Scammers Beware: Be mindful of ongoing scams, because thieves are ramping up their efforts

Taking Action
This is an archived article and the information in the article may be outdated. Please look at the time stamp on the story to see when it was last updated.

HUNTSVILLE, Ala. (WHNT) -As the holidays approach, for some people it means it ’tis the season to be stealin’.

Thieves, scammers and con artists are already out in full force with one goal and one goal only, and that is to separate you from your hard earned money.

WHNT News 19’s Al Whitaker is Taking Action to expose what they do, how they do it, and how you can keep from being their next victim.

We get calls and emails every day in the newsroom from people telling us, “Hey, I just got a call from the IRS and I knew it was a scam,” or, “I got something in the mail today and I knew it was a rip-off.”

We think that’s a great thing. The only defense you have against these thieves is to know their game.

Michael Blakely got a call from someone claiming to be from a well-known and reputable sweepstakes, telling him he had won $5.5 million. He told them he knew it was a scam.

“One thing just led to another. We was arguing back and forth, and he told me, ‘I can be in your house and have you killed in 15 minutes and be gone and nobody will ever know it,’” Blakely said.

The call was traced to a number in Kingston, Jamaica. If you happen to win one of those major sweepstakes, they will not call you, nor will they ask for money to send you your prize.

In another scam, someone has been calling homes and businesses in the Decatur and Athens areas lately, demanding payment on overdue utility bills. Trouble is, it’s a thief. The utility companies don’t do that.

Joe Holmes with Decatur Utilities told us, “We will not call and demand that you make payment over the phone or by giving us your credit card information or require that you go out and get a prepaid card or ask for your checking account information. We do not do that.”

Holmes told us a few folks have fallen prey to that scam, and it’s sad when they come in, wondering why their power was disconnected. “That’s a sad situation. We try to work with those folks but the money’s gone and typically there’s no way to get it back.”

Some scams will be placed at your doorstep by an agent of the federal government. Some of the oldest scams on record are lies hand delivered by the Postal Service. We have a box full of mail sent by a thief – just to one Huntsville address over the course of just a few months.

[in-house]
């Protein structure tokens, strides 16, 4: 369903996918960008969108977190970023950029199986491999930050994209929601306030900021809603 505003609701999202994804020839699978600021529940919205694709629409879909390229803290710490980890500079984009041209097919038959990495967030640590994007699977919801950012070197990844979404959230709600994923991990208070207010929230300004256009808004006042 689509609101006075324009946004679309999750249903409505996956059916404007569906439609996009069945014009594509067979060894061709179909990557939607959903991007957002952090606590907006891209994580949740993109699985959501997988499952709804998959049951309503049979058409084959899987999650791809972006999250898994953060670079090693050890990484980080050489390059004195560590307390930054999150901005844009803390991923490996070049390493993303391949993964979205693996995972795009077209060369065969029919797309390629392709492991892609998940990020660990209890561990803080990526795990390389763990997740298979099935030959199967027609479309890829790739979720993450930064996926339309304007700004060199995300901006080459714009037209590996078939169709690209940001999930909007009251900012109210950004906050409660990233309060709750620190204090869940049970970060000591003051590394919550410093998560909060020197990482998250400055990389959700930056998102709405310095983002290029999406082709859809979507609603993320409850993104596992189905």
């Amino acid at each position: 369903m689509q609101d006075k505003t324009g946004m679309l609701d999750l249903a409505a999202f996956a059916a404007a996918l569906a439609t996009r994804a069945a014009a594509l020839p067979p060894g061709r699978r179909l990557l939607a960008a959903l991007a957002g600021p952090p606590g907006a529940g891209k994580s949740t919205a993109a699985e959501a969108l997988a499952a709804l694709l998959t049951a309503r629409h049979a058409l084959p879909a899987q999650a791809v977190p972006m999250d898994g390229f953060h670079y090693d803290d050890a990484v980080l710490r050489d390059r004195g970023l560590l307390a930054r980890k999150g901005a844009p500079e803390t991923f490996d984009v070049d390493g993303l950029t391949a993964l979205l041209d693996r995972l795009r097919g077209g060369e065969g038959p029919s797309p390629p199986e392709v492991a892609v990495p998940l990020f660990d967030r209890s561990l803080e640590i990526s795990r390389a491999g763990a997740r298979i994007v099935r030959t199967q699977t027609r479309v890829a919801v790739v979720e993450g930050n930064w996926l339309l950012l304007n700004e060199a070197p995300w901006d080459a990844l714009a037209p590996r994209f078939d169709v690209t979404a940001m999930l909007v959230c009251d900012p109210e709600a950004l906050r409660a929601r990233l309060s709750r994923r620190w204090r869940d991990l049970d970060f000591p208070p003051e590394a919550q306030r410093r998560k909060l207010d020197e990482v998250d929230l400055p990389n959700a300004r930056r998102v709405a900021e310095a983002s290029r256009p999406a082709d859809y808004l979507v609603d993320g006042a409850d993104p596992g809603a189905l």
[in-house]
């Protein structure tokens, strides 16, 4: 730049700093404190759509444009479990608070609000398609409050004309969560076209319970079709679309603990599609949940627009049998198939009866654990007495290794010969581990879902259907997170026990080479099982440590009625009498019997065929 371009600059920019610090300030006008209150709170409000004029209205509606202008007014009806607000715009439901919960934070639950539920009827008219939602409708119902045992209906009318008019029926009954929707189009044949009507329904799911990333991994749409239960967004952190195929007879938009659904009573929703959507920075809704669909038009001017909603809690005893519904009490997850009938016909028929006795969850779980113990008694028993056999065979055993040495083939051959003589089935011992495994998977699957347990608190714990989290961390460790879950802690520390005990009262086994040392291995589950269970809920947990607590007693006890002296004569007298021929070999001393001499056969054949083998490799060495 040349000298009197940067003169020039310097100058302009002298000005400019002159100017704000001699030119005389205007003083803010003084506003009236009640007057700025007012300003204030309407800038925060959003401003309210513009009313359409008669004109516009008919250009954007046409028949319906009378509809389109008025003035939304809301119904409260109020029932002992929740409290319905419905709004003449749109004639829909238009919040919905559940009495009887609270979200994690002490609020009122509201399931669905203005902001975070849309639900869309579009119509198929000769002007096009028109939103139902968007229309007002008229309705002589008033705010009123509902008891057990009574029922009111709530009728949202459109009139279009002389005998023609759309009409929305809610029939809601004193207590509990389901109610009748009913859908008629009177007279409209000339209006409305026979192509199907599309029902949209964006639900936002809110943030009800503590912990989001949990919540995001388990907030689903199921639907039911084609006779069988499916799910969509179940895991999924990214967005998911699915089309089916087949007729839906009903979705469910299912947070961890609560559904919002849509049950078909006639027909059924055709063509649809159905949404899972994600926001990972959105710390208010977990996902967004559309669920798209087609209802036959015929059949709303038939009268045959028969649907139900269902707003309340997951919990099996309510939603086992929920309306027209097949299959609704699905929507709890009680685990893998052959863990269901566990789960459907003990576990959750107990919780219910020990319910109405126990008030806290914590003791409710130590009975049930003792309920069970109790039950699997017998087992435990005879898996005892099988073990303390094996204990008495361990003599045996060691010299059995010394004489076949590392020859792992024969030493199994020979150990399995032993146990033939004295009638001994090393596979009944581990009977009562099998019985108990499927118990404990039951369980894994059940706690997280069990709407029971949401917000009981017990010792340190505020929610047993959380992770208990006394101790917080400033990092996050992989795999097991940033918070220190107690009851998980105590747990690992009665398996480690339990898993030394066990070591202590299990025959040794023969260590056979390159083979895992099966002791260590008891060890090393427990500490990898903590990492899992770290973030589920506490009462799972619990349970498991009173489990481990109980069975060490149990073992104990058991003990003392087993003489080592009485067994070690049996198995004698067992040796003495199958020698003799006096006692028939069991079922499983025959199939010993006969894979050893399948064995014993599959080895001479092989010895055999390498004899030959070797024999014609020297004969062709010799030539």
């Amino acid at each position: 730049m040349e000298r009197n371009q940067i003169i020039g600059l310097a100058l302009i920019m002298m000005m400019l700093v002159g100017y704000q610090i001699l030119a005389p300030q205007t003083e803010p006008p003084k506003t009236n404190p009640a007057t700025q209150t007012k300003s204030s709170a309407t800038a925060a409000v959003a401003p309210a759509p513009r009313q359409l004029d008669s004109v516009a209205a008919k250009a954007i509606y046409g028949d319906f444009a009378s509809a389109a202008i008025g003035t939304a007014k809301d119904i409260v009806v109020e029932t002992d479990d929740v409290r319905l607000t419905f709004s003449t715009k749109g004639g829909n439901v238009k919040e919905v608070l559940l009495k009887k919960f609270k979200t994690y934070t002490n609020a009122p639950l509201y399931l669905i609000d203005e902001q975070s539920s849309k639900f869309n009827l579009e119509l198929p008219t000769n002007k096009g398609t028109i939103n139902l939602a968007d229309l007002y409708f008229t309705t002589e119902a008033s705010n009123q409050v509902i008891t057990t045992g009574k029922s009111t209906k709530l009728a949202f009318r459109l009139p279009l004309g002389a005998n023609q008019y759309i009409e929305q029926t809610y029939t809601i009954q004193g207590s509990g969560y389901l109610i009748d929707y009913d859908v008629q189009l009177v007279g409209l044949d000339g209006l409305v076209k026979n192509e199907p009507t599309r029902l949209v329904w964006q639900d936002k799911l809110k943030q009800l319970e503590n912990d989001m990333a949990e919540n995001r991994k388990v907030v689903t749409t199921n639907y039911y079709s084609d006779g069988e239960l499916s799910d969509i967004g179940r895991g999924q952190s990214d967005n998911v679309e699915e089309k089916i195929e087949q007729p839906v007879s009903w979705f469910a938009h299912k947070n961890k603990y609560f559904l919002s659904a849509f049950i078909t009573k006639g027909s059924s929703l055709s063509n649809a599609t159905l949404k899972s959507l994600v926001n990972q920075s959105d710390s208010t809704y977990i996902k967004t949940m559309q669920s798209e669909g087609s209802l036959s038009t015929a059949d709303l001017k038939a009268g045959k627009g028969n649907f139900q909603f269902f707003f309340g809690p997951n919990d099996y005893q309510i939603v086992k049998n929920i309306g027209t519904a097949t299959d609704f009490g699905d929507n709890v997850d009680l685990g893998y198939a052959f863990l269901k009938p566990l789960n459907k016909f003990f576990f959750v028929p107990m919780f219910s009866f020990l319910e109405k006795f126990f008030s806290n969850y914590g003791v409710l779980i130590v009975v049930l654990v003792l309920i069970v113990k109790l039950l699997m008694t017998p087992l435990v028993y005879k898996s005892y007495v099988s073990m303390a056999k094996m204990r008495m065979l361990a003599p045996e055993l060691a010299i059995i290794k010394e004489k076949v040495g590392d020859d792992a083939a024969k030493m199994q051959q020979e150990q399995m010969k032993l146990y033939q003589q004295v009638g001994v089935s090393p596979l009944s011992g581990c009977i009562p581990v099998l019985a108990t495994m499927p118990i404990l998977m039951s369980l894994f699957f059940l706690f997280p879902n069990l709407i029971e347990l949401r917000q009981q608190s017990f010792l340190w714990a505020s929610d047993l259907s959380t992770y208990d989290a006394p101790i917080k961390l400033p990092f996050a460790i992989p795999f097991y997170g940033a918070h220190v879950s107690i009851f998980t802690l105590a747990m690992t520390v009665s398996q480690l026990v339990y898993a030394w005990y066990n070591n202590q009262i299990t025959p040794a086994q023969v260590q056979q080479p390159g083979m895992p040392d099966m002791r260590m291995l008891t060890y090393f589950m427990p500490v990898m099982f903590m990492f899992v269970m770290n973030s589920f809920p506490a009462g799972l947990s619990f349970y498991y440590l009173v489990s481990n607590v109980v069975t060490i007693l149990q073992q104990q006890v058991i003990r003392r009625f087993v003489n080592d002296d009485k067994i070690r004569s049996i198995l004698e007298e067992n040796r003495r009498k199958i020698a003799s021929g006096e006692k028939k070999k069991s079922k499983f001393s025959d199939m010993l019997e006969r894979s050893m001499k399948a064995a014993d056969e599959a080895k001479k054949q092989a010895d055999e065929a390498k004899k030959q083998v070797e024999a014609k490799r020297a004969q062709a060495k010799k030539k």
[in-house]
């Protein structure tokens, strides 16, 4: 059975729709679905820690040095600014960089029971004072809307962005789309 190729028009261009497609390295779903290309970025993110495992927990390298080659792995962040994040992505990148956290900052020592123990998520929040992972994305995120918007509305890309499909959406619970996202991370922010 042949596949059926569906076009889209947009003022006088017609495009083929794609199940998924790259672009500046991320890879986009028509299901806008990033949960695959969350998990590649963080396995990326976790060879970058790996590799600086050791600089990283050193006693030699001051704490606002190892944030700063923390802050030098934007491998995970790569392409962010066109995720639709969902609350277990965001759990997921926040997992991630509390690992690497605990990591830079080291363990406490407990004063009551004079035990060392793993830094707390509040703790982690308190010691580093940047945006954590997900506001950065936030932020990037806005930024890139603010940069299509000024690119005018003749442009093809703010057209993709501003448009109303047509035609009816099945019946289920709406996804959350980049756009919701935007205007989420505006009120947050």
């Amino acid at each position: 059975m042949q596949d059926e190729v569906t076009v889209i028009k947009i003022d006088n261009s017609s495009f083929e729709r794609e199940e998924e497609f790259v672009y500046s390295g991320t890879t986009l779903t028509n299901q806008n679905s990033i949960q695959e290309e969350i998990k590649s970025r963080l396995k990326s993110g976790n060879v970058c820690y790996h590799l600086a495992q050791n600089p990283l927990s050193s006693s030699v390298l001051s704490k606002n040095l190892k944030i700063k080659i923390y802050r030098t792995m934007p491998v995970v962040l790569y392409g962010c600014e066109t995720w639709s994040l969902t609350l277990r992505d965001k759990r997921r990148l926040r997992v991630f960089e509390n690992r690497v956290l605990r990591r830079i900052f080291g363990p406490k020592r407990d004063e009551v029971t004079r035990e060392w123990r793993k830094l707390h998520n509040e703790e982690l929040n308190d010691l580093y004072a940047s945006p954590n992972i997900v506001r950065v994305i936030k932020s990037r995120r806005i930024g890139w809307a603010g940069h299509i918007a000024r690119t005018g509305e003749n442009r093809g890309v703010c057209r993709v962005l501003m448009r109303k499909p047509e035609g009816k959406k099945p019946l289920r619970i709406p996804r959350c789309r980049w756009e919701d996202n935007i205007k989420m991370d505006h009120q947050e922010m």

scamU.S. Postal Inspector Tony Robinson told us, “This is not uncommon. Usually when they answer or respond to one of these scammers, the scammers will sell their addresses and names to their buddies, and before you know it, everybody’s fishing trying to put this guy on the hook and this is a good example.”

Daphne Poague is one of those scam victims. “She told me that her son had passed away in a motorcycle accident just a couple of months before,” she said.

She says it just seemed like it was meant to be. The old suburban they have is a gas guzzler and the transmission is going out. It won’t go in reverse. Her husband, Chris, has stage-four cancer, and has already outlived what the doctors had projected. It took more than a year to save up about $1,500 from his disability checks and what money friends and family have given them to help them get by. He wanted to get her a car before he died.

“There ain’t nothing else can be done. He said, that was about two months ago. He said, I’m gonna say, about two months, but we don’t really know how much longer you got. It’s just a waiting period, you know,” Chirs Poague told us. ”…When it’s my time to go, it’s my time to go. I’m just worried about her. That’s how I got mixed up in all this, worrying about her.”

When Daphne seemed reluctant to close the deal, the scammer explained she’d be protected by the eBay Buyer Protection Program. Another lie, but it was enough to convince Daphne to buy three $500 PayPal cards, and with that, their money was gone.

“I felt like I had let my husband down. Because he had wanted to make sure that I had a good, decent way of going in case something happened to him,” Daphen Poague told us.

These thieves don’t care what your situation is. The only thing they care about is taking your money.

And there’s nothing the police can do about it. They cannot get your money back.

The only defense you have against these people – is you.

You have to understand the IRS is not going to call out of the blue and demand money. Neither is the utility company, or the sheriff’s department, or that clearinghouse sweepstakes.

If you get one of those calls, hang up, it’s a thief.

And as for craigslist, there are a lot of good, honest people that use that site every day. But it’s also a great place to go to find a thief.

If you’re going to use craigslist to look for a car, you’d better know what you’re doing.

Chris Poague was having a pretty good day when Al visited him on Friday, but he doesn’t know how many more good days he has left. He’s under hospice care.

And if you want to know what kind of people did this, his wife told them what was going on and pleaded with them, “don’t just take our money.”

And they did anyhow.

All Chris wanted to do before he died was get his wife a car, and the thieves stole that.

 

 

 

Screen Shot 2015-11-22 at 9.37.29 PM